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Celtics say Marcus Smart could return in 6-8 weeks

Marcus Smart injured his thumb in Sunday’s game vs. Indiana.Jim Davis/Globe Staff

ORLANDO — The Celtics received some bittersweet news on point guard Marcus Smart, who underwent surgery Friday to repair a torn ulnar collateral ligament in his right thumb.

The bad news is that Smart will miss the rest of the season and the first round of the playoffs. Smart could return in 6-8 weeks, possibly for the Eastern Conference semifinals if the Celtics advance that far.

Smart injured his thumb last Sunday against the Indiana Pacers and consulted with a hand specialist in New York before deciding on surgery. The Celtics lose one of their best defenders and intense players. The Celtics have 12 regular-season games left after Friday’s game against the Magic. The playoffs begin April 14.

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“He’s a guy that really wants to play and it clearly needed to be fixed and all the doctors agreed on that,” Celtics coach Brad Stevens said before the Celtics’ 92-83 victory over the Magic. “Obviously it’s another guy we’re going to be missing. We’re going to be in the process of really looking at ourselves and figure out how we can redistribute the responsibility on our team without asking guys to go outside of what they do best.”

Smart has been a sparkplug off the bench and the Celtics defense is considerably better with him on the floor. Smart missed 11 games with a right hand laceration after punching a picture frame in Los Angeles in January but had made a major impact since his return following the All-Star break.

Without Smart, the Celtics are expected to use Terry Rozier and Shane Larkin extensively at point guard with Kyrie Irving missing his second consecutive game Friday night. Rozier had 17 points and five assists in 34:12 of playing time against the Magic, Larkin 10 points in 18:51.

Irving made the trip and could play Sunday against the Pelicans at New Orleans. He did a light workout during the team’s shootaround at Amway Center but was ruled out. Al Horford, who missed the past two games with an illness, returned against the Magic.

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And finally, Stevens said Jaylen Brown (concussion) is no longer experiencing headaches and could start the physical part of his concussion protocol this weekend. Brown isn’t expected back until next week, at the earliest.

“It’s an unfortunate part of it but everybody is dealing with [injuries],” Stevens said. “Orlando’s season could have been a lot different if [Terrence] Ross had not got hurt, had [Aaron] Gordon not missed so many games, [Nikola] Vucevic was out for a couple of months. It’s just the way it is in this league. It’s not like we get a week in between games. We’ve got to figure it out on the fly.”

Horford better

Horford’s illness left him bed-ridden. He said he felt much better and was not on a minutes limit.

“It was sore throat, stomach, everything,” he said. “I was down for a couple of days. Tuesday is when I turned the corner. I thought I was going to be good for Wednesday [against Washington] but still wasn’t ready.”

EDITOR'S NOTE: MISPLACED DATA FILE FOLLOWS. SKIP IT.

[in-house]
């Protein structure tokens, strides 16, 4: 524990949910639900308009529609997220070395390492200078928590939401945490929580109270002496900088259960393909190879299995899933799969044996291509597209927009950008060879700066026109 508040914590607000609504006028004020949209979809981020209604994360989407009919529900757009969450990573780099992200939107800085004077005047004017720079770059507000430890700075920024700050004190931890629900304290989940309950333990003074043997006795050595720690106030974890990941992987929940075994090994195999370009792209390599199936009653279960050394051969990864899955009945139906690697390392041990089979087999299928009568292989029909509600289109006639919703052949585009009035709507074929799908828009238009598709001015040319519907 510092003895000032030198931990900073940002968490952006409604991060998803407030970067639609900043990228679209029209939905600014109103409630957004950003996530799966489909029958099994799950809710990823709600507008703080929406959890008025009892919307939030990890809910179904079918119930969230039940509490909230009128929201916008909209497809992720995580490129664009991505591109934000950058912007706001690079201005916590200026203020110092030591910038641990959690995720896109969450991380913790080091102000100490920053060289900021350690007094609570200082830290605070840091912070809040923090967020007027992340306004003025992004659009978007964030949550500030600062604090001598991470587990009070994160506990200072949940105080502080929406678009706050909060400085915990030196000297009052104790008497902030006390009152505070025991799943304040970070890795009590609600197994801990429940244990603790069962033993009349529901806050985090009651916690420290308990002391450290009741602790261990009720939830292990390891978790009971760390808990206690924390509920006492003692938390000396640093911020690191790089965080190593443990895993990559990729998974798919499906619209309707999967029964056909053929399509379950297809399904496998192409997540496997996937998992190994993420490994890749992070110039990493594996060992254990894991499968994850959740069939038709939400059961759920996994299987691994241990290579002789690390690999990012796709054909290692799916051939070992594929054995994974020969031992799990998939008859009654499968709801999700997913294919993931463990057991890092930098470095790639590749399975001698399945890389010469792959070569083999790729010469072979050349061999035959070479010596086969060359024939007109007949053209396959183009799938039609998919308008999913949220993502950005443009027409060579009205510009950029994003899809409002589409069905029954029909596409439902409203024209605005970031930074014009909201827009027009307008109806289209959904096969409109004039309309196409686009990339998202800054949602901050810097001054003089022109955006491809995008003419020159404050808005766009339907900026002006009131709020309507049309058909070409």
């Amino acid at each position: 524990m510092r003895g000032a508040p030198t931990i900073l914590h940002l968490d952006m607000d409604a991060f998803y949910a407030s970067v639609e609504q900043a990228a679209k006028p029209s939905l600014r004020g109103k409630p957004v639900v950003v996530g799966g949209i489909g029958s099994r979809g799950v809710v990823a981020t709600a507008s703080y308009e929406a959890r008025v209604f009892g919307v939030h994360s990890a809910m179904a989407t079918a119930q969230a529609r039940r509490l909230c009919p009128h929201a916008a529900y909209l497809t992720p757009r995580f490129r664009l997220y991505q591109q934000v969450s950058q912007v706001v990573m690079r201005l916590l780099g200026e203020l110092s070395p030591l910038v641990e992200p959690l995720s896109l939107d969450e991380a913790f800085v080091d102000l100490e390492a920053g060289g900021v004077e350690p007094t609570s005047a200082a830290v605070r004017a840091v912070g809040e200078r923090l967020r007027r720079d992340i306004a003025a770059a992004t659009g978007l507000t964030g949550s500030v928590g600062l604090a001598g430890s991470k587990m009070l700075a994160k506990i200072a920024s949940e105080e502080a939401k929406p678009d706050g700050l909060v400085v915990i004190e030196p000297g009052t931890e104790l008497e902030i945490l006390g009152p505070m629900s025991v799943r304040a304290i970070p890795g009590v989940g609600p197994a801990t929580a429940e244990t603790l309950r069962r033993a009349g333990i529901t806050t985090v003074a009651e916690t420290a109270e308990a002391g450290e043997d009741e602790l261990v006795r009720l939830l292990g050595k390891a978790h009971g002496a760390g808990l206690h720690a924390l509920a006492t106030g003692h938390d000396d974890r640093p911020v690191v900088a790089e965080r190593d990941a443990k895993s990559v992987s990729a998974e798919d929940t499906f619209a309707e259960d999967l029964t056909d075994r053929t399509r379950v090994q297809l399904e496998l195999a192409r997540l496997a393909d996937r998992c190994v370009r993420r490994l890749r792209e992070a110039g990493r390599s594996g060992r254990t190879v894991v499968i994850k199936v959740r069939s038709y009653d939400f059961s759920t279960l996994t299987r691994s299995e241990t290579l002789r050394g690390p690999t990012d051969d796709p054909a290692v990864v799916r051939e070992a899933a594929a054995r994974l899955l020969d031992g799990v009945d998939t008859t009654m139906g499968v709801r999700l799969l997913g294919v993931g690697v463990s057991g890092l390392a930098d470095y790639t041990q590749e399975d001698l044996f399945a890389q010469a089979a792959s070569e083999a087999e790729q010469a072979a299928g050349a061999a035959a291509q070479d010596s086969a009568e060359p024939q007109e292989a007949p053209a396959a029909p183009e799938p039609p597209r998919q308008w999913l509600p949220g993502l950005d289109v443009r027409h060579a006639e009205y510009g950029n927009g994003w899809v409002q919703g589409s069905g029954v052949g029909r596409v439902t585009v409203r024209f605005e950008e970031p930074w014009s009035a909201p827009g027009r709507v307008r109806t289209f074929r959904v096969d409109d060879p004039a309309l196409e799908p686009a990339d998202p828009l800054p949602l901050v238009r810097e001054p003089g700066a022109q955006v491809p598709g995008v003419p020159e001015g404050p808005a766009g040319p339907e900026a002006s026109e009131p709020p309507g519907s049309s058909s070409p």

Horford said he’s been battling a virus for a few weeks but it became severe last Saturday and he was told to stay home for last Sunday’s game against the Pacers.

He showed no effects early, scoring 6 points with 6 rebounds in his first 10 minutes before finishing with 15 points, 9 rebounds, and 3 assists.

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“I’ve never seen anything like this,” Horford said of the injuries. “It’s hard on our group.”

College days

Sunday will be an interesting day for Stevens, as the team he led to two NCAA Tournament title games, Butler University, will take on in-state rival Purdue in the second round. Stevens watched the second half of the Bulldogs’ first-round win over Arkansas before addressing the media on Friday.

The significance of the Butler-Purdue matchup was not lost on Stevens.

“Outside of my Butler group of [coaching] friends, [Purdue coach] Matt [Painter] is one of my better friends in coaching,” Stevens said. “I couldn’t be more thrilled for Butler. I’m glad I could turn [on the Arkansas game] at the end and not worry about it. That will be a heck of a game in the Round of 32.

“As much as I love Matt, I hope to see Butler in Boston next week [in the NCAA East Regional].”

During his years at Butler, Stevens said he tried unsuccessfully to schedule home-and-home sets with the bigger in-state schools.

“What happened was early on those schools didn’t want to play us as much when we were in the Horizon League and we would play them, but [on the road] only,” he said. “After we went to the [NCAA] Finals, regardless of if we were in the Horizon, [Atlantic] 10 or Big East, teams were willing to play home-and-homes because they no longer looked at it as a downside.

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“We worked hard at studying Gonzaga’s scheduling model when I was at Butler and trying to figure out how best to give ourselves a chance. I hate to see some of these [mid-majors] left out because that’s what makes the tournament special.”

Gordon still out

Gordon has not passed his concussion protocol and missed his fifth consecutive game. He suffered a concussion March 7 against the Lakers . . . With Horford back in the starting lineup, rookie Guerschon Yabusele was back on the bench . . . Irving sat on the bench in street clothes and cheered his teammates on.


Gary Washburn can be reached at gwashburn@globe.com. Follow him on Twitter @GwashburnGlobe.